This is a common question, but thankfully one that has a logical answer. What most people tend to forget is that wine is a living, constantly evolving, organism. Think of it like an Olympic athlete, once it reaches its peak of physical fitness, how well it maintains that level determines its career. Any injury it gains along the way (no matter how minor) might cause repercussions further down the line, or end the career entirely. The best way to look at how to avoid problems is to assess what the elements are that cause them, so here are my three easy steps for how to kill a wine:
1. Leave a bottle in the kitchen, by the oven. Although storing a wine in an environment that is too hot or too cold will cause harm, it is a frequently changing temperature that will really do the trick. Usually this will cause maderization (the wine smells and tastes like Madeira, but is more vinegary and unpleasant), also the cork will be pushed out of the top of the bottle and may cause some wine to bleed out.
2. Slot the bottle into the port of your subwoofer, or in front of your biggest loudspeaker, ensuring that you maintain a constant output of loud music at all times. Vibrations will damage a wine over time; any big shocks or jolts to the bottle will also cause harm. If you look at the history of wines imported to the UK, before rubber tyres and good suspension were invented, the three major regions were Bordeaux, Porto (for Port) and Jerez (for Sherry). Merchants at the time argued that the wines were actually improved by the gentle movements of the ships over the waves.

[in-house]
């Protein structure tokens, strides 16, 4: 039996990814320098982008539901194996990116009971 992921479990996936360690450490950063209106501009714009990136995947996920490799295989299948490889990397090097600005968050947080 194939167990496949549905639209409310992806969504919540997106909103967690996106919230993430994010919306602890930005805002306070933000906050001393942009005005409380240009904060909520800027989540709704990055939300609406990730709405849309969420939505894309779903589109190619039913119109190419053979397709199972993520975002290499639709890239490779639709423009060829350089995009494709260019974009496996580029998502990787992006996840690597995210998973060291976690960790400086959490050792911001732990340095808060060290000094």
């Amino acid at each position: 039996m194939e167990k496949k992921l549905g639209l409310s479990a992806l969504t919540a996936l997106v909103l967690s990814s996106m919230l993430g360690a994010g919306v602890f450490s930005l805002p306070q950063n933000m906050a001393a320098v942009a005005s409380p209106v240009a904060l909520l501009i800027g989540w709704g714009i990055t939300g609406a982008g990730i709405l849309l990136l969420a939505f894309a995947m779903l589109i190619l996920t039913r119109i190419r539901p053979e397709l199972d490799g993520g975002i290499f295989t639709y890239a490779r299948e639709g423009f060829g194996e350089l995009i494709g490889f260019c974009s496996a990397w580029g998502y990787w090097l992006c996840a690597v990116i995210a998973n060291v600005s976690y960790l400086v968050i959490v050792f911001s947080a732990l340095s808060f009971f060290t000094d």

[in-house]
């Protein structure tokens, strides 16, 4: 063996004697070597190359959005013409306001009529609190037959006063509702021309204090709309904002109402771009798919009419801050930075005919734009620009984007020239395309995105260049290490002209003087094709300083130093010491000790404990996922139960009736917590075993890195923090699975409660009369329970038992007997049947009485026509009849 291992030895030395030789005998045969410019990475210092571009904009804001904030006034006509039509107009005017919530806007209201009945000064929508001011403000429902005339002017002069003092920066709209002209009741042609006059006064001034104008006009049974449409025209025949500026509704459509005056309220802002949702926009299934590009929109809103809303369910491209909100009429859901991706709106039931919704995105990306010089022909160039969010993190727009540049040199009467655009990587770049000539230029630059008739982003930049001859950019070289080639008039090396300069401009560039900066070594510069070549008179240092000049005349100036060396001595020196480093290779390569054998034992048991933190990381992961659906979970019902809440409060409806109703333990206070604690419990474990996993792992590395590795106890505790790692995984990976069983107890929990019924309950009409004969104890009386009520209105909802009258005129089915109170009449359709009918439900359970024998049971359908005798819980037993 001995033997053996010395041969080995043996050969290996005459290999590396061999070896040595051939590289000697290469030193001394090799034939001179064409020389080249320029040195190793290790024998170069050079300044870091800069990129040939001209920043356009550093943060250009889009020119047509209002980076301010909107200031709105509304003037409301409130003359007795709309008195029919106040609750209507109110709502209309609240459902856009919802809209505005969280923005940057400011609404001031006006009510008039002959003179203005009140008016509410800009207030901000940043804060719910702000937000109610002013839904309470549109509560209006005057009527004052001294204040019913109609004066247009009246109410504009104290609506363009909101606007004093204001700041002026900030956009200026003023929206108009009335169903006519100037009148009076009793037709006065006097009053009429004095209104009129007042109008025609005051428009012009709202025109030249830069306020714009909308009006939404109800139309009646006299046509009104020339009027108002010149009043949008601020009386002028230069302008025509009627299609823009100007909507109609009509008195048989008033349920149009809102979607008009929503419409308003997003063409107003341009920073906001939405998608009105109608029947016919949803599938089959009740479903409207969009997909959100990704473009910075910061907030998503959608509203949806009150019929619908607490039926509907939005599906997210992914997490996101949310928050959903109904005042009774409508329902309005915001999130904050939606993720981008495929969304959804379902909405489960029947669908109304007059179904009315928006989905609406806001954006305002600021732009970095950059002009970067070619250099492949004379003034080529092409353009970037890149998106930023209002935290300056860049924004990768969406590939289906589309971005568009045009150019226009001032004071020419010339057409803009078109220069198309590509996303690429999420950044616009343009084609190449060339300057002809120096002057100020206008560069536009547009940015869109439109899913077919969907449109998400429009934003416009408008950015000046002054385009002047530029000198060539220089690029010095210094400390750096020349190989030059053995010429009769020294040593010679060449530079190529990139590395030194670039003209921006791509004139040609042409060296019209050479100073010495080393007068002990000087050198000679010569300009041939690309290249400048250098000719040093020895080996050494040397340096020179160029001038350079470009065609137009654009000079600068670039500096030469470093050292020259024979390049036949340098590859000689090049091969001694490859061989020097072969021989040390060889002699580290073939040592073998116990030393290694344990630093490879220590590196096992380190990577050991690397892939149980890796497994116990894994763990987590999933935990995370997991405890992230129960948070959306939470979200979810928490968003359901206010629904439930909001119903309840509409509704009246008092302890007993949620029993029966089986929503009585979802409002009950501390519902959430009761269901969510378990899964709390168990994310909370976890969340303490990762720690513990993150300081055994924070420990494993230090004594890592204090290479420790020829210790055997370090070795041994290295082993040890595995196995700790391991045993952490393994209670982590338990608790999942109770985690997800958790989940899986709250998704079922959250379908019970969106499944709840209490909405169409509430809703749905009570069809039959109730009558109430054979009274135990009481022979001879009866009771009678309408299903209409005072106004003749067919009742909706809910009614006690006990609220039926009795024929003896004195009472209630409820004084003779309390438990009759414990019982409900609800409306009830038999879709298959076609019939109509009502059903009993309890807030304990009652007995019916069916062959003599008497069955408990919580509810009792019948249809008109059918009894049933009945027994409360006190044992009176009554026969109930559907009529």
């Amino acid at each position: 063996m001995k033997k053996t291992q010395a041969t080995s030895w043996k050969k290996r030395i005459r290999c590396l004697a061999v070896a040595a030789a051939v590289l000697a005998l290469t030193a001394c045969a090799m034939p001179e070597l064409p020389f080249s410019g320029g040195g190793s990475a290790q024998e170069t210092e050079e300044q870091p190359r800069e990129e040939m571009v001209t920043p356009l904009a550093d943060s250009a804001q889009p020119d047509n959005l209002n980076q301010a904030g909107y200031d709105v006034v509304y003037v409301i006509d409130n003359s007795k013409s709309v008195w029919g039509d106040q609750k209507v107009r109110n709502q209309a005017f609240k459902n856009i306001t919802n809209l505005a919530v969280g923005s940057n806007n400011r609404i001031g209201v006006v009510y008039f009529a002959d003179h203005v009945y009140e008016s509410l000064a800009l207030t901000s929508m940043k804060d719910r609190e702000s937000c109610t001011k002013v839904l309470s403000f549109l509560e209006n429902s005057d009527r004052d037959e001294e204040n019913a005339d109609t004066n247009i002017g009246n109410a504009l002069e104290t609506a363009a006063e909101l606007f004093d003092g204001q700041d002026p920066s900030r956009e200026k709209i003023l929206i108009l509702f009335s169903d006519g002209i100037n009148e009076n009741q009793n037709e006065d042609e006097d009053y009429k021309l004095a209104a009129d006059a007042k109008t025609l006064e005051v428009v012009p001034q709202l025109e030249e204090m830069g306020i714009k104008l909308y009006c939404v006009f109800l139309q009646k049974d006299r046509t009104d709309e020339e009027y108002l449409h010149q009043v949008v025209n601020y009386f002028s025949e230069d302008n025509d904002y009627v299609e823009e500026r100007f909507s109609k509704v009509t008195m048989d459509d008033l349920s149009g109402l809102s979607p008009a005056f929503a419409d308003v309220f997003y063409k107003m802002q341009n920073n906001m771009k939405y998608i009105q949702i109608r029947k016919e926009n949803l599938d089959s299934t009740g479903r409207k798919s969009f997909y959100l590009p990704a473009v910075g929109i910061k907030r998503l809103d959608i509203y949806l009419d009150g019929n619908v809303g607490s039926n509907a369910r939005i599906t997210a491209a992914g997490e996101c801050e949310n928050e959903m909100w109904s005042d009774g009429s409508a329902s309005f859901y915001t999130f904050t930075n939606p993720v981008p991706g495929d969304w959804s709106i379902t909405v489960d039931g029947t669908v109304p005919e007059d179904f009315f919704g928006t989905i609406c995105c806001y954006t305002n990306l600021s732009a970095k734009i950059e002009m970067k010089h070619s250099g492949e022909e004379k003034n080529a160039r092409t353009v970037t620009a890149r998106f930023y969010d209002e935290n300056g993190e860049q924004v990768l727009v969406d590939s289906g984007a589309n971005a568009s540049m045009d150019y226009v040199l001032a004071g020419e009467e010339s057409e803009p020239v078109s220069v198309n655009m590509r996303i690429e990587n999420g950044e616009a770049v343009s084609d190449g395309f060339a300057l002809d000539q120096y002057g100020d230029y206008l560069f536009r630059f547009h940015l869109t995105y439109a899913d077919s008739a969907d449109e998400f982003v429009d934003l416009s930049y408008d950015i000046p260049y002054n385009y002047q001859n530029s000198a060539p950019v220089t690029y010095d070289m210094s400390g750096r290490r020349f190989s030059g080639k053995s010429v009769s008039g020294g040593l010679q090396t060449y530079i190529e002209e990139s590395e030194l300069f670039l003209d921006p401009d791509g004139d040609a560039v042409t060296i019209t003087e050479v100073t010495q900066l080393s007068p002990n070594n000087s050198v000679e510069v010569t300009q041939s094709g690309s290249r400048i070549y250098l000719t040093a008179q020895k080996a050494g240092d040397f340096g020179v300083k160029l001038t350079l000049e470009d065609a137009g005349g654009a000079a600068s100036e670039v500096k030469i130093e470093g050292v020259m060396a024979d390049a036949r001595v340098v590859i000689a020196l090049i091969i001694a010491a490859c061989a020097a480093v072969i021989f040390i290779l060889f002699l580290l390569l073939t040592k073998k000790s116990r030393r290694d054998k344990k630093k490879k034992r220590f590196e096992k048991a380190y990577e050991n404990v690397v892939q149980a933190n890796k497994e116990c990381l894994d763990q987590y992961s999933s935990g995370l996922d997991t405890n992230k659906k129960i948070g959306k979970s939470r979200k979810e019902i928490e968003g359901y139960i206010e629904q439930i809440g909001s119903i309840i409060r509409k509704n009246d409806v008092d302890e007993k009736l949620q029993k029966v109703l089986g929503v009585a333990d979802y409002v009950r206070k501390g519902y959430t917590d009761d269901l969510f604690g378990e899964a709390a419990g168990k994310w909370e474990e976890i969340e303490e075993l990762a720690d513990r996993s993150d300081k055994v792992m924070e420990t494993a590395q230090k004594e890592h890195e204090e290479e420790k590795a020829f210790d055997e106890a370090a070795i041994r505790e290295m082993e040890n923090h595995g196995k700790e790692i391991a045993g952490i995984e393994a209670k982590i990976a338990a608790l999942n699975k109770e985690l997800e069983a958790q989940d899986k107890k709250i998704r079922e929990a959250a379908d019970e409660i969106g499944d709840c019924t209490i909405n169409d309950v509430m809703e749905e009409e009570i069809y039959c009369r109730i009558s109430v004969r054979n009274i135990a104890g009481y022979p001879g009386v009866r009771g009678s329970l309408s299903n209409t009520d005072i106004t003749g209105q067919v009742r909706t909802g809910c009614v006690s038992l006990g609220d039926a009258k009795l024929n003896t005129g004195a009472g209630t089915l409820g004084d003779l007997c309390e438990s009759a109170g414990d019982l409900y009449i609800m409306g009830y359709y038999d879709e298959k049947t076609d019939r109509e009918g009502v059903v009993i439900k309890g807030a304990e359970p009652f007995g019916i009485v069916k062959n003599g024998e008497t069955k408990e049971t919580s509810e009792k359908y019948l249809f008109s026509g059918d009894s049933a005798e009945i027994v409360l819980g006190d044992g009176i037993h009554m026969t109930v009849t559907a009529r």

3. Leave the bottle by a south-facing window. Other options include in a greenhouse, or on the parcel-shelf of a car on a hot day. UV will also damage a wine, which is why most top-end wines will have very dark UV resistant bottles. It is also the function of the orange cellophane that Cristal Champagne is wrapped in.
My best advice for those without a cellar is usually to store wine in the cupboard under the stairs; it is generally the most stable in temperature, quiet and dark. A north facing room with no windows will often do the trick too.